Then and NowAd Council Comes Full Circle
The Ad Council was founded as the War Advertising Council shortly after the attack on Pearl Harbor during World War II. The organization that created Rosie the Riveter and the slogan “Loose lips sink ships,” among others, is turning its attention to America’s current crisis.
Laura Bush is the first spokes person to appear in Ad Council commercials responding to the terrorist attacks. In a spot filmed in the White House by McCann-Erickson in New York, the first lady en courages parents to discuss the events with their children. Another spot, by GSD&M in Austin, Texas, focuses on diversity, with citizens of different backgrounds declaring, “I am an American.”
Signs of the Times
NEW YORK—Amid the outpouring of grief and support in the media following the terrorist attacks on New York and Washington is a simple black-and-white campaign that originated with the Outdoor Advertising Association of America.
The OAAA’s national convention was one of many events that took a back seat to the devastation of Sept. 11. But the organization’s staff, gathered at the Marriott Marquis hotel in Times Square, wanted to do something in response. They developed the PSA that day and made it available to the OAAA’s 11,00-plus members, many of which produced it immediately.
“The response has been amazing,” says Diane Cimine, OAAA’s executive vice president of marketing. By the following day, NGN had put the ad on a digital screen in the McDonald’s in Times Square, part of NGN’s network of convenience stores and restaurants. Others followed, including three of the country’s largest outdoor advertising companies. JCDecaux, for example, put up the ad in 300 malls around the U.S.
The message has been displayed on more than 1,000 faces. In some markets, companies altered the basic format. One added a U.S. flag, for example, while others changed the text. “Even if they don’t like it as is, they’re taking the spirit of the message and using it in a way that will be meaningful in their markets,” Cimine says. One Canadian company displayed the words, “United with our neighbors. God bless America.”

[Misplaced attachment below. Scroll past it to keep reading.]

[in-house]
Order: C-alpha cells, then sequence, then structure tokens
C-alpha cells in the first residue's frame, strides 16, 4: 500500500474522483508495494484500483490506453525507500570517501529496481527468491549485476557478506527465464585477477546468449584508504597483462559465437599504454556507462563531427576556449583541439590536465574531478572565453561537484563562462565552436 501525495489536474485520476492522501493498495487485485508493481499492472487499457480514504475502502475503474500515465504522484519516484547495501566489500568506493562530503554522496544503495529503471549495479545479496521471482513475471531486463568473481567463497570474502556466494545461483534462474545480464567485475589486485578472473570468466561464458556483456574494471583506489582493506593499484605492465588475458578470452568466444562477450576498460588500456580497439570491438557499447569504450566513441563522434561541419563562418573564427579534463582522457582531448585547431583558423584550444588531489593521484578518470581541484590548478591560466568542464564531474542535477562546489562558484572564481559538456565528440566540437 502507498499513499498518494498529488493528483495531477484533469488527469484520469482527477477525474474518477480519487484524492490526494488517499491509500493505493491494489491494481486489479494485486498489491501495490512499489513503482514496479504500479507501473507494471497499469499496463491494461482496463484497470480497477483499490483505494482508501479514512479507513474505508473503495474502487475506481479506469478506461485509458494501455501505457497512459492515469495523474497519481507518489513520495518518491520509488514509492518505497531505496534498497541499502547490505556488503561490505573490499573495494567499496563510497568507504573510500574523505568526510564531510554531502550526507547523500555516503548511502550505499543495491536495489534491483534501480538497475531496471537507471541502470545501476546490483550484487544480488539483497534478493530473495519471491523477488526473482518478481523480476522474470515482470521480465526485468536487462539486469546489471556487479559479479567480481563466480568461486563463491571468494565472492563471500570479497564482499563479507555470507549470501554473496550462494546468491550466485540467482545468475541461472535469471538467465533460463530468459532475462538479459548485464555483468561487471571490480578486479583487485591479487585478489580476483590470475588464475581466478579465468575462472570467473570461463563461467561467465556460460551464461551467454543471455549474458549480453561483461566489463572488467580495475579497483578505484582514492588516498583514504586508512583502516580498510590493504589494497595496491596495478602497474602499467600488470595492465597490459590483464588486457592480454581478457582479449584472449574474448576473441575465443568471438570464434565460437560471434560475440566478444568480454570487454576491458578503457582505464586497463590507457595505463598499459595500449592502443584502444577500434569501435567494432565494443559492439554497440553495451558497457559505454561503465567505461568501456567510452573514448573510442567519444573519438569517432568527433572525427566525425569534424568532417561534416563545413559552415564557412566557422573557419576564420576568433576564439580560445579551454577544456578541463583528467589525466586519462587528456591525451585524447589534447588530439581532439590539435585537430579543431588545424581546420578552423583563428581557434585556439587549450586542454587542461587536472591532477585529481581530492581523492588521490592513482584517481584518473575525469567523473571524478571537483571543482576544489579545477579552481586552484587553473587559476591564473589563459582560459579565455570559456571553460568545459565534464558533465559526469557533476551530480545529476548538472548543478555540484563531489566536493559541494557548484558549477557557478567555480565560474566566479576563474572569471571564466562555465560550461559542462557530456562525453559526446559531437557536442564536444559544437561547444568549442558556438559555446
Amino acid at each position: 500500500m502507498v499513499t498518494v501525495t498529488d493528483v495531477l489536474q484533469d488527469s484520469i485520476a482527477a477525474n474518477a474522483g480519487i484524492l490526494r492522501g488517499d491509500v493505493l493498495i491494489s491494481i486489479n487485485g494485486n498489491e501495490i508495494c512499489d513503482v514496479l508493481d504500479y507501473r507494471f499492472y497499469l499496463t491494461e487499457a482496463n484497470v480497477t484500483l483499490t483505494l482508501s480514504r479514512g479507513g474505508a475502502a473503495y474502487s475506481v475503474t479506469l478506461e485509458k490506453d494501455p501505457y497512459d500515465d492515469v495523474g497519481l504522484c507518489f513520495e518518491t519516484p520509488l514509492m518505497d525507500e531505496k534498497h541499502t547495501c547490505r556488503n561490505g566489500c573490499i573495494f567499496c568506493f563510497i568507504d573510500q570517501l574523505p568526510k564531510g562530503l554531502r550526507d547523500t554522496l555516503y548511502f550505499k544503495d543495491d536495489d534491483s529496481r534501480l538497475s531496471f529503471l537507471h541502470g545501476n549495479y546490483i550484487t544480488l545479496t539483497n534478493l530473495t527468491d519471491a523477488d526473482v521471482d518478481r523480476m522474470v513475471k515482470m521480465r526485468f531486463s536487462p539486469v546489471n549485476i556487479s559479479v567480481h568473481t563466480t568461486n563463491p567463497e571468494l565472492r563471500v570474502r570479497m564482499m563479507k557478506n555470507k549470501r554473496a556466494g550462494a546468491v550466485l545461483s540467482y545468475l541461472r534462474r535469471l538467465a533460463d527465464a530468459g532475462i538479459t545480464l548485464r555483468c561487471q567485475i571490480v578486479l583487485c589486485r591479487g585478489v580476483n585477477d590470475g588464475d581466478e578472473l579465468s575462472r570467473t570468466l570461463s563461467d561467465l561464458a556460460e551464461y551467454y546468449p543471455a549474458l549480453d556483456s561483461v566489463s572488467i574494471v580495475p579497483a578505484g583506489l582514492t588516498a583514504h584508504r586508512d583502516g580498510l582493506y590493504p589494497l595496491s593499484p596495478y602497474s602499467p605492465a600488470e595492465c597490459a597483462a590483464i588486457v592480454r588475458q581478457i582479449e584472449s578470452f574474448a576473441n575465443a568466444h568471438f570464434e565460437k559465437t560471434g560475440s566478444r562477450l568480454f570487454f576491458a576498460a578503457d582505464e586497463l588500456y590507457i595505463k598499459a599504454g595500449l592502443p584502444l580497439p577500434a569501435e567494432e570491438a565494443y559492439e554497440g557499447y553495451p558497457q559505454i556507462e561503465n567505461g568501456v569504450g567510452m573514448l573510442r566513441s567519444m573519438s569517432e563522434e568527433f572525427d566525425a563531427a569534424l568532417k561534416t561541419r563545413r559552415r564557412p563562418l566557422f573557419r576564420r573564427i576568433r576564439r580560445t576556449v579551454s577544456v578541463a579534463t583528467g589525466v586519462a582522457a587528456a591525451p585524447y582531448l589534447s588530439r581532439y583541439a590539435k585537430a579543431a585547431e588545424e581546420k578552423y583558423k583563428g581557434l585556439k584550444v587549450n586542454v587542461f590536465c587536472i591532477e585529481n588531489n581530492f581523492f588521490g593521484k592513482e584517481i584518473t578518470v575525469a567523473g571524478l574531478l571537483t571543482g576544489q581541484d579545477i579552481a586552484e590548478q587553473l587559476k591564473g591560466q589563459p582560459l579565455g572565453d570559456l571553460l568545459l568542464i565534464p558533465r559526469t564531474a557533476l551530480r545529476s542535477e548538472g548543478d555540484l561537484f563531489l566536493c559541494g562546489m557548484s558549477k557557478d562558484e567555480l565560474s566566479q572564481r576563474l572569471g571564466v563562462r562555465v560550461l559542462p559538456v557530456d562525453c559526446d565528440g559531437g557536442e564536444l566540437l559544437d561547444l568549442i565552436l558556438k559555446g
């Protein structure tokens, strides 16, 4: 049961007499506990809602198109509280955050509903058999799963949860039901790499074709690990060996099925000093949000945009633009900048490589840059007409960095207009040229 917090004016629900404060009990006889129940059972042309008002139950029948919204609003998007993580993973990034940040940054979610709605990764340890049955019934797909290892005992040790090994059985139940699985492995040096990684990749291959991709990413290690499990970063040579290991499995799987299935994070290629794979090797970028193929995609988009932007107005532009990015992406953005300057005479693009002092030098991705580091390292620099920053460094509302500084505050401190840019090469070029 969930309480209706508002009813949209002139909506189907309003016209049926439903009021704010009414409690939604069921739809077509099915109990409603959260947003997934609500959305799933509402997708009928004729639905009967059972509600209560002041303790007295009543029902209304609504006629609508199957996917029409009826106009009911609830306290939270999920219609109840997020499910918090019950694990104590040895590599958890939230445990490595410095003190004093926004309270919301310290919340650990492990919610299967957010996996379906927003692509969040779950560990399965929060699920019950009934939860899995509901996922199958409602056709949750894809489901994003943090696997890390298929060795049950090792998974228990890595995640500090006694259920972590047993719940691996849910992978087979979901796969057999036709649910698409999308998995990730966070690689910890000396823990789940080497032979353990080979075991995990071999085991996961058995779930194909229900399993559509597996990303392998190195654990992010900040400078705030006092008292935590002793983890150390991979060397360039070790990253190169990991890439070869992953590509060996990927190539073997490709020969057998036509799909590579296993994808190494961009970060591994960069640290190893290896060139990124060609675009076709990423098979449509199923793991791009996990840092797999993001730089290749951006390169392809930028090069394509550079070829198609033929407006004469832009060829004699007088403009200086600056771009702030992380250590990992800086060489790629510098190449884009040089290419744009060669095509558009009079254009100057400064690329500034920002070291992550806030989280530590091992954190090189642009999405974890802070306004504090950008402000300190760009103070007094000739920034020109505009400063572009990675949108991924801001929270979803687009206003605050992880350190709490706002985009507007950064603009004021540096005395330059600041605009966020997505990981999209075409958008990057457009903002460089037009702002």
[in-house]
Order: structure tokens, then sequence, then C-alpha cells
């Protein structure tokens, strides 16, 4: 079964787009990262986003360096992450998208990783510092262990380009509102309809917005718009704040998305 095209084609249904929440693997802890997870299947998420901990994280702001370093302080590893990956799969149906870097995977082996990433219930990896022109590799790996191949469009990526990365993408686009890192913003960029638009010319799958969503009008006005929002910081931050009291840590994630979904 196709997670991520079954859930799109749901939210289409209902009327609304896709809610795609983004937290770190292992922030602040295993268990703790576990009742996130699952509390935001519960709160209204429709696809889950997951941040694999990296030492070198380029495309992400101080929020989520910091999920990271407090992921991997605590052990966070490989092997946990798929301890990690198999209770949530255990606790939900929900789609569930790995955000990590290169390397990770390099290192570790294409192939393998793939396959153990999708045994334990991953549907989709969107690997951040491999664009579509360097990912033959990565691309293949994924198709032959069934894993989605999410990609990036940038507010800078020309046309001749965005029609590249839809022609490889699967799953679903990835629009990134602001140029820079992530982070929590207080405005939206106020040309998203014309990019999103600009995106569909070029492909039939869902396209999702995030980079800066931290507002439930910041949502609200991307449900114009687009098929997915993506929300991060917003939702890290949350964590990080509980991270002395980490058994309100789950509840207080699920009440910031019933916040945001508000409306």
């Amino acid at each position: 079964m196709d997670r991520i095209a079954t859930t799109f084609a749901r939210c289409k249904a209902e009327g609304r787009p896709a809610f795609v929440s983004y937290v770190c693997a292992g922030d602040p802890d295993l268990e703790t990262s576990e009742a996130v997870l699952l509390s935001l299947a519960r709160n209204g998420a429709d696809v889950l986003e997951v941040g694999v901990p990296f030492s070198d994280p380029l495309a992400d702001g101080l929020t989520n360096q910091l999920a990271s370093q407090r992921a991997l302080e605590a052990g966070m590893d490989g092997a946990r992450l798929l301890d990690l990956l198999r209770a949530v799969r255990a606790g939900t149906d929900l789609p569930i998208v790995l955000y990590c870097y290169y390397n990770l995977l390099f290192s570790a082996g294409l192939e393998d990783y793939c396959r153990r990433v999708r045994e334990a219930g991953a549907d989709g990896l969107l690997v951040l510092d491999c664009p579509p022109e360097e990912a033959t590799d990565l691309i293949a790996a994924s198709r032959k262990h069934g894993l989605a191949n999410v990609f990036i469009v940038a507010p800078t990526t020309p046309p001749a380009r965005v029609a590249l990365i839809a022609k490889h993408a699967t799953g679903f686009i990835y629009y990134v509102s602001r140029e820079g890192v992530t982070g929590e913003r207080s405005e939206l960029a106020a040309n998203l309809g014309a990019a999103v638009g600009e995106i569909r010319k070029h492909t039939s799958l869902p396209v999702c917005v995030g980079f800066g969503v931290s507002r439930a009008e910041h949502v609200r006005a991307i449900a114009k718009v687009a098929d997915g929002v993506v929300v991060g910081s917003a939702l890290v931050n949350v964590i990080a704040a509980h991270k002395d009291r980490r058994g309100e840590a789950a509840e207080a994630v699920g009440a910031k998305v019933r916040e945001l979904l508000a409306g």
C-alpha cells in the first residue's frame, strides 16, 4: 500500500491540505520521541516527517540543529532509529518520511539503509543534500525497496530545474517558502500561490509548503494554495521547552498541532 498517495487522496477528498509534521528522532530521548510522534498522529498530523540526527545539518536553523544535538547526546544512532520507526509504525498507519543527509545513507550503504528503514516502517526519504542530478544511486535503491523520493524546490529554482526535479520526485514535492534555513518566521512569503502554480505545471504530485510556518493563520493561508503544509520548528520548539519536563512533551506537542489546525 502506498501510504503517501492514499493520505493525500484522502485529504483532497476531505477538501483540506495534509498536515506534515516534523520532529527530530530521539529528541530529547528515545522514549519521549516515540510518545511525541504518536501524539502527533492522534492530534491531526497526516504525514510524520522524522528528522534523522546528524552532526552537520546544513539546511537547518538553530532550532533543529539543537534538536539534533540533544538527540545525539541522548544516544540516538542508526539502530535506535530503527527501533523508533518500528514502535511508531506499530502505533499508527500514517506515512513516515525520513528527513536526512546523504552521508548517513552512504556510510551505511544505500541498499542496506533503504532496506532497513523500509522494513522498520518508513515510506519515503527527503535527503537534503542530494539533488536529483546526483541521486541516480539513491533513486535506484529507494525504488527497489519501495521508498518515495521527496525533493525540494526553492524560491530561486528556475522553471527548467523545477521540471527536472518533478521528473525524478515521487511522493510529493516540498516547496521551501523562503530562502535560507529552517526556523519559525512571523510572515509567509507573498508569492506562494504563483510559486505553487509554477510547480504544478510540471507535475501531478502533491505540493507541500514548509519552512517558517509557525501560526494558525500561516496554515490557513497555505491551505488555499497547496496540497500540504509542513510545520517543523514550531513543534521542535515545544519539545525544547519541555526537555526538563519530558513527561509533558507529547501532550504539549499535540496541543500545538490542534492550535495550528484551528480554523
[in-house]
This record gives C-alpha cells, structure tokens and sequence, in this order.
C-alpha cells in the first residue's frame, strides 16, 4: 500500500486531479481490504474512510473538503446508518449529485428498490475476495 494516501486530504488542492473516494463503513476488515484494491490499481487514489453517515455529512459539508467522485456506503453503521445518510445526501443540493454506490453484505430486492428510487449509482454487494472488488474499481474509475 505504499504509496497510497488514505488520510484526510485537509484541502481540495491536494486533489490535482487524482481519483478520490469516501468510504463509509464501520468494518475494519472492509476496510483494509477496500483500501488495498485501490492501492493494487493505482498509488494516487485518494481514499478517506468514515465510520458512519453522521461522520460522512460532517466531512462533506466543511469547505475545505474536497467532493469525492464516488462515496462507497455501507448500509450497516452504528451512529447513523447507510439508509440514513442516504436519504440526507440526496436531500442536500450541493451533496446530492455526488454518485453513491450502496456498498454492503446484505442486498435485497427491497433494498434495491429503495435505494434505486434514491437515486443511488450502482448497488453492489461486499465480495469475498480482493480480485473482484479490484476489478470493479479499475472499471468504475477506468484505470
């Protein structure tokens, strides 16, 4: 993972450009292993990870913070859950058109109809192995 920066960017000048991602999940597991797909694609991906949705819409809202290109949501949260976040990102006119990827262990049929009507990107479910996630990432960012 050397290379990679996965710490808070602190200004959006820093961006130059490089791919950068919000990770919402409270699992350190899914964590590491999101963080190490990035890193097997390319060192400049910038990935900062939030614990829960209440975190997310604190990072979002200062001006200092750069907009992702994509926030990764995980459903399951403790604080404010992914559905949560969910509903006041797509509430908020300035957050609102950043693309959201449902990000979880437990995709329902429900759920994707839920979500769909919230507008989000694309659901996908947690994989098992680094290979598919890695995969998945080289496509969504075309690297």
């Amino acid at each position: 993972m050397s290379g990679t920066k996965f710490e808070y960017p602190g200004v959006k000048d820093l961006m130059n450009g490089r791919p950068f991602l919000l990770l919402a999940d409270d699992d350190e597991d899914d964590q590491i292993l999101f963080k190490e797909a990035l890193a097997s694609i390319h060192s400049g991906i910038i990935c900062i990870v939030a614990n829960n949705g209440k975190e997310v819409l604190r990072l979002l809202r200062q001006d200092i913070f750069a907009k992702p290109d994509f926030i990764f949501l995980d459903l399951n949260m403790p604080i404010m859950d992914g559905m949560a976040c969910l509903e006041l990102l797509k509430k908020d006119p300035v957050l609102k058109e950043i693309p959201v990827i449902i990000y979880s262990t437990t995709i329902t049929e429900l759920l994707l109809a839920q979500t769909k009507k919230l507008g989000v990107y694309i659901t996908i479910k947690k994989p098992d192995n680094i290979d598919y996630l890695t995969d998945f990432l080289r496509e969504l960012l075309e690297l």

Signs of the Times Buddy Lee Gives to the Cause Clam Man, Bring Me a Dream Events Fund for Producer’s Daughter
Buddy Lee Gives to the Cause
In times like these, fictional heroes pale in comparison to the real ones. In a new spot from Fallon, Lee Jeans icon Buddy Lee is no longer fighting villains, he’s giving blood and encouraging people to contribute to the Red Cross. The spot depicts Buddy in a field, wearing an “I gave” button and a bandage on his arm. It is intended to appeal to Buddy’s core youthful audience, showing how they can help, says agency president and executive creative director David Lubars. “It was a way to send a powerful message with the thing that attracted people to us in the first place,” he says. “There’s a new context in the world, and Lee wants to send a positive help message in that new context.”
Clam Man, Bring Me a Dream
A spot that broke last week for Monster.com provides some comic relief courtesy of Arnold and director Kinka Usher (Mystery Men). A man who’s naked save for two oversized clam shells frolics in a cocktail lounge’s fish tank. A voiceover introduces him as, “Gordon … an actor in a clam suit” and explains that Gordon is content because he’s “paid rather handsomely and need only swim merrily about.” Chosen both for his ability to hold his breath and to look good in a clam suit, a stuntman portrays the actor. Usher directed the spot on a Los Angeles movie set where a million-gallon tank was built. The voice over ultimately asks, “But could he not do better?”—thus making Monster.com’s point, says Pete Favat, creative director at Arnold.
The American Association of Advertising Agencies’ Creative Conference will proceed as planned on Oct. 17–19. … Adweek’s Creative Conference has been rescheduled for Nov. 29–30. … The Art Directors Club in New York has postponed its Kate Spade and Andy Spade Speakers Series until Dec. 5. Also, its Hall of Fame dinner is postponed until next year; a date has not been deter mined. … The One Club in New York will hold a portfolio review and a Mad Dogs & Englishmen Retrospective exhibit in October and a Women in Advertising exhibit in No vem ber. Specific dates are still to be determined. … The Advertising Women of New York’s Good Bad and Ugly Awards will take place on Jan. 29.
Fund for Producer’s Daughter
A fund has been established for the 8-year-old daughter of freelance agency producer Bill Weems, who died on United Flight 175. Donations, payable to Salomon Smith Barney for the benefit of Zoe Weems, can be sent to Salomon Smith Barney, 666 5th Ave., New York, NY 10103-0110.